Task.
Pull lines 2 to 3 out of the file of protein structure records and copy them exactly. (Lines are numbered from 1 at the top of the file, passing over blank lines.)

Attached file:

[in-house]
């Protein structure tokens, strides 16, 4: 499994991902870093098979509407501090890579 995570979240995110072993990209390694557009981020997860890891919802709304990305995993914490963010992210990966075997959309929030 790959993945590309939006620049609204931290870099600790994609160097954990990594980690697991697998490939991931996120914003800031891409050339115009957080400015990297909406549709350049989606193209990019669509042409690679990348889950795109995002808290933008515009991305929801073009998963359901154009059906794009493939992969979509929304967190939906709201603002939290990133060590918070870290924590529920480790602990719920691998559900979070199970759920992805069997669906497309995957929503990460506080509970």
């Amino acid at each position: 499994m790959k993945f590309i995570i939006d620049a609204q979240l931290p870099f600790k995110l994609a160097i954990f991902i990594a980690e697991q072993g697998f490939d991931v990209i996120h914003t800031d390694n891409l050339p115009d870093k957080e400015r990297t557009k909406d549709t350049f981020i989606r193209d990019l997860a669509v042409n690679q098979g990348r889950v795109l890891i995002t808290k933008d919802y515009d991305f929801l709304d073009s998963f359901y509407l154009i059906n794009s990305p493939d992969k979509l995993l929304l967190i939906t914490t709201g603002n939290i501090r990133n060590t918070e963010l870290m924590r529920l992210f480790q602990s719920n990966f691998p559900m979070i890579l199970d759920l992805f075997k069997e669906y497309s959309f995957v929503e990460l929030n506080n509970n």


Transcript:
């Protein structure tokens, strides 16, 4: 499994991902870093098979509407501090890579 995570979240995110072993990209390694557009981020997860890891919802709304990305995993914490963010992210990966075997959309929030 790959993945590309939006620049609204931290870099600790994609160097954990990594980690697991697998490939991931996120914003800031891409050339115009957080400015990297909406549709350049989606193209990019669509042409690679990348889950795109995002808290933008515009991305929801073009998963359901154009059906794009493939992969979509929304967190939906709201603002939290990133060590918070870290924590529920480790602990719920691998559900979070199970759920992805069997669906497309995957929503990460506080509970």
């Amino acid at each position: 499994m790959k993945f590309i995570i939006d620049a609204q979240l931290p870099f600790k995110l994609a160097i954990f991902i990594a980690e697991q072993g697998f490939d991931v990209i996120h914003t800031d390694n891409l050339p115009d870093k957080e400015r990297t557009k909406d549709t350049f981020i989606r193209d990019l997860a669509v042409n690679q098979g990348r889950v795109l890891i995002t808290k933008d919802y515009d991305f929801l709304d073009s998963f359901y509407l154009i059906n794009s990305p493939d992969k979509l995993l929304l967190i939906t914490t709201g603002n939290i501090r990133n060590t918070e963010l870290m924590r529920l992210f480790q602990s719920n990966f691998p559900m979070i890579l199970d759920l992805f075997k069997e669906y497309s959309f995957v929503e990460l929030n506080n509970n």